3. Start preparing exit strategies. Brush up your CV. Work out which of your skills can be transferred elsewhere (different type of role, for example), work this out in detail and in writing. If nothing else, this will serve to bolster your self-esteem and your self-confidence which must have taken a hit. Objective (rather than defensive) self-appreciation is important.

Another thing you could do – move the focus of your excellence outside your workplace. This doesn’t mean “Stop being good/ efficient at work”, it means you continue to do what you have done so far at work (turning in excellent work), but orient yourself, your energies and ingenuity towards a hobby or a community activity, both to find a place where you are more appreciated, and to potentially diversify your CV for the future.

I’m saying this because there is a non-zero chance things will deteriorate with the new management and, whilst right now you don’t/ can’t consider leaving the job, you may find that the situation becomes intolerable in the future.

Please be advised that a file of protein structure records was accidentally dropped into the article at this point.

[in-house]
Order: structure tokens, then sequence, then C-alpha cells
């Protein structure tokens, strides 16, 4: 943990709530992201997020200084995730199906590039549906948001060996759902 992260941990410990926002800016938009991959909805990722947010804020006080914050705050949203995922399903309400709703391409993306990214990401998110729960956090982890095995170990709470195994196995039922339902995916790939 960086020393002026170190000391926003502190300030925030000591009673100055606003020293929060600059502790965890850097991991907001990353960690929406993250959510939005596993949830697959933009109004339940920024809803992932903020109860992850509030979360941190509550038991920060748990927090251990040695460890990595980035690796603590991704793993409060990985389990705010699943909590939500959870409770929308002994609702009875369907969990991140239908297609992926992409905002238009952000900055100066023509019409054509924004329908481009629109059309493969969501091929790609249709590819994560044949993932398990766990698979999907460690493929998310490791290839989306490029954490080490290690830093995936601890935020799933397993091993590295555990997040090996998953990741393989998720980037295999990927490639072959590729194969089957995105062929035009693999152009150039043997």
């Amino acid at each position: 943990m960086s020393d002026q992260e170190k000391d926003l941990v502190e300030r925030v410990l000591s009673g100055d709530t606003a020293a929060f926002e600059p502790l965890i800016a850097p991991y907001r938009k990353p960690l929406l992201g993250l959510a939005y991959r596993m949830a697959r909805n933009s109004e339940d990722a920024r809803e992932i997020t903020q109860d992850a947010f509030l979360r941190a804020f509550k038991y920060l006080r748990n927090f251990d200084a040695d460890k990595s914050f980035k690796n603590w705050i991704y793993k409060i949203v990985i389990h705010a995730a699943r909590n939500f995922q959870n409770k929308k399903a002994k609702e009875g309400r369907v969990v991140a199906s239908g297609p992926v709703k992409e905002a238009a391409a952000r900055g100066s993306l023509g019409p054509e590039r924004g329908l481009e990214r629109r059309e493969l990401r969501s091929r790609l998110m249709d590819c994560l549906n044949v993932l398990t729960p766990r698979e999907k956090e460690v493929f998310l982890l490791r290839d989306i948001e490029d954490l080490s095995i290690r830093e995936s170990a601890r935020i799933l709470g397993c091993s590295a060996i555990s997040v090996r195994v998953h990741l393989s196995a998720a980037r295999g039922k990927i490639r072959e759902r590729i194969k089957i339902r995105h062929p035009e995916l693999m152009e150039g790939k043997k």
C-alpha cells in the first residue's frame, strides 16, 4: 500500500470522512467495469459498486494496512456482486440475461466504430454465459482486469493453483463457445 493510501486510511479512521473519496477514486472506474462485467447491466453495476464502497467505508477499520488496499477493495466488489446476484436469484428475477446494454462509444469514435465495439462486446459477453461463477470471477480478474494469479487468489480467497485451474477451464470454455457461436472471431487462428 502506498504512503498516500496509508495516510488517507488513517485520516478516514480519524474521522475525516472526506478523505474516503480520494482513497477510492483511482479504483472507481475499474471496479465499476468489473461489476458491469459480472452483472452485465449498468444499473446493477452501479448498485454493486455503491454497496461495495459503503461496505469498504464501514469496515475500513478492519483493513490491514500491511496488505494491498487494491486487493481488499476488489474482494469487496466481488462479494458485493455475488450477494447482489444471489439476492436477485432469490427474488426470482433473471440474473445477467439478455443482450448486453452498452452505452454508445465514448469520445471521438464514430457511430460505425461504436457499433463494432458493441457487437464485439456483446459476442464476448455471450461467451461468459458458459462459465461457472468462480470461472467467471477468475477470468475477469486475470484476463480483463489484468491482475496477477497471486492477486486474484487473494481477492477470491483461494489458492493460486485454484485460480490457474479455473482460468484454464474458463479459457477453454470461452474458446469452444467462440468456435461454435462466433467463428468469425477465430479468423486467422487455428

4. Do some self-pampering things for a couple of weeks, whatever makes you feel good, cherished and takes your mind off the work situation. Make sure that there is always something you look forward to when you get off from work, even if it’s just a delicious cake or a nice book, to remind you that life is also elsewhere.

Above I’m not talking about situations which can look similar to the one you are describing, but are not, such as the promoted person having some skills or experience which genuinely lead to them being better qualified (but even if this were the case, I think hiring managers messed up, tbh). Reading your post though, I see zero reason to suspect that this is what might be happening here. Of course, both our readings might be off, like some others suggested above, but I wouldn’t hold my breath (obviously, given what I wrote!)